There is no way to describe how I felt. I raced out the door, ran across a busy street without looking, and got into my car. Hashem, realizing that I was in a fog, must have protected me in spite of my transgression. A few motorists, however, weren’t so kindly disposed. They were leaning on their horns and shaking their fists at me in anger because I had run right out in front of them. The temperature was close to 90 that morning, I was wearing shoes that were clearly not made for walking and I was several miles from home. I didn’t know a soul in the area and Shabbos wouldn’t be over until very late. So, despite the fact that I knew (sort of) that it was Shabbos, I drove home! My prayer at the time was that nobody I knew was outside and would see me driving. I wasn’t worried about Hashem, because He already knew I was driving. And besides that, he is more forgiving than the neighbors!
Once I was safely inside my house, I sat on my couch, wide eyed, and did nothing for more than three hours. I knew I was safely home, and I now knew it was Shabbos. It was close to noon before I came out of my reverie, but I didn’t do what I usually do on Shabbos. I didn’t walk to a friend’s house for lunch and to socialize. I just rested for the remainder of the day. It was several days before I recovered from the experience, but even today, years later, I clearly remember how I felt. I was confused, disoriented, and didn’t feel that I was in my own body. (But, given the fact that my body is nothing to write home about, that wasn’t the worst thing.)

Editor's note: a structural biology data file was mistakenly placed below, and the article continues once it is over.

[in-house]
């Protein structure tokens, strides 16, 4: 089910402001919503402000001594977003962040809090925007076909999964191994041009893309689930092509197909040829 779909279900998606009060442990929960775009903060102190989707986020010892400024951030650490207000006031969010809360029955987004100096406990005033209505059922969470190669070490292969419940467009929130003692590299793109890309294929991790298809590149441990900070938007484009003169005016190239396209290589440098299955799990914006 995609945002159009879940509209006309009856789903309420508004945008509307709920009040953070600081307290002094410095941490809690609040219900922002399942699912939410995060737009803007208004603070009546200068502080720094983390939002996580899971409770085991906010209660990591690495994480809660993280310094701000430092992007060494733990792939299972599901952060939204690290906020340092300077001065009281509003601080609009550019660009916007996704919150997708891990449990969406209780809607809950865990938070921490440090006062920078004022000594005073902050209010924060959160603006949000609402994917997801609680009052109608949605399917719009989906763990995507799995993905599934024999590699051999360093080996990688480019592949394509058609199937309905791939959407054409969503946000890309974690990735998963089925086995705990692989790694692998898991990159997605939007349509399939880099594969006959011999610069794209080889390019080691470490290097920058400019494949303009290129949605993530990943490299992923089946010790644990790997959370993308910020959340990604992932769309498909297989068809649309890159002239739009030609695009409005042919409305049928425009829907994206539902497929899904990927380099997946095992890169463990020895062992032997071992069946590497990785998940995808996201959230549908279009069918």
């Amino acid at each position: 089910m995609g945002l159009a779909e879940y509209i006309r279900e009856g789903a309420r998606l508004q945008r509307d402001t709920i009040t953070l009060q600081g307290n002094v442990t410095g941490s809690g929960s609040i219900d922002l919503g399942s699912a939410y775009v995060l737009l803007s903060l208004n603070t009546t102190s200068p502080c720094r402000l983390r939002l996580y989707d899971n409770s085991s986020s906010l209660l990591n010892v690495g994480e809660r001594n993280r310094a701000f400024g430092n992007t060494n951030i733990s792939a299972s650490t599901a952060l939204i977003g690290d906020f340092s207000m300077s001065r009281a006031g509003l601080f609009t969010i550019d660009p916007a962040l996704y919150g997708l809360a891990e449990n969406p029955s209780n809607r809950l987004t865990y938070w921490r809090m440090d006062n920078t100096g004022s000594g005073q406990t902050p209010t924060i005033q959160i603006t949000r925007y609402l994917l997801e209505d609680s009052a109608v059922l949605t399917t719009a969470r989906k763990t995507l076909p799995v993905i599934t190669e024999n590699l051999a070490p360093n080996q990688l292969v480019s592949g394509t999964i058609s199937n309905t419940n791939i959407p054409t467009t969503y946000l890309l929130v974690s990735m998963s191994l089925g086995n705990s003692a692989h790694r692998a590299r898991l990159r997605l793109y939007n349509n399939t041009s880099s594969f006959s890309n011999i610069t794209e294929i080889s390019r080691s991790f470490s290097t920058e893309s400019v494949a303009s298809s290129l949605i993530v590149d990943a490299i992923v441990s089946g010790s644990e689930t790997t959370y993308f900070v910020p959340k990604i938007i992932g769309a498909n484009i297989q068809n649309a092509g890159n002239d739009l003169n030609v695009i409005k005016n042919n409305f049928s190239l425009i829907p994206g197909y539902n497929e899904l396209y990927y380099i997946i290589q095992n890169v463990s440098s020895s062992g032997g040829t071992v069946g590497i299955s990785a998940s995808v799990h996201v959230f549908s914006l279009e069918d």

This week, I learned from a news report that, in 2010, more than 19,000 people had adverse reactions to it and ended up in hospital emergency rooms suffering from confusion as well as paranoia. Sixty percent of those people had combined the Ambien with alcohol. I stand with the other forty percent, as I did no such thing. The drug’s manufacturer continues to claim that the drug is perfectly safe. No surprise there! But I am here to tell you that it is not safe. Now that I know what could have happened to me, I realize that, while ending up in my car on Shabbos wasn’t in my game plan, it beats a hospital emergency room.
To the best of my knowledge, there was no paranoia involved—but then again, maybe there was. As I drove back into my driveway that morning, I thought that my friend and neighbor was staring at me through her window. Sure that she had seen me, and feeling the need to explain what had happened, I told her the story a few days later. She told me she had been away that Shabbos! Hmmm . . . there may be something to this paranoia thing after all. That’s just the way it is. v
Hannah Berman lives in Woodmere and is a licensed real-estate broker associated with Marjorie Hausman Realty. She can be reached at Savtahannah@aol.com or 516-902-3733.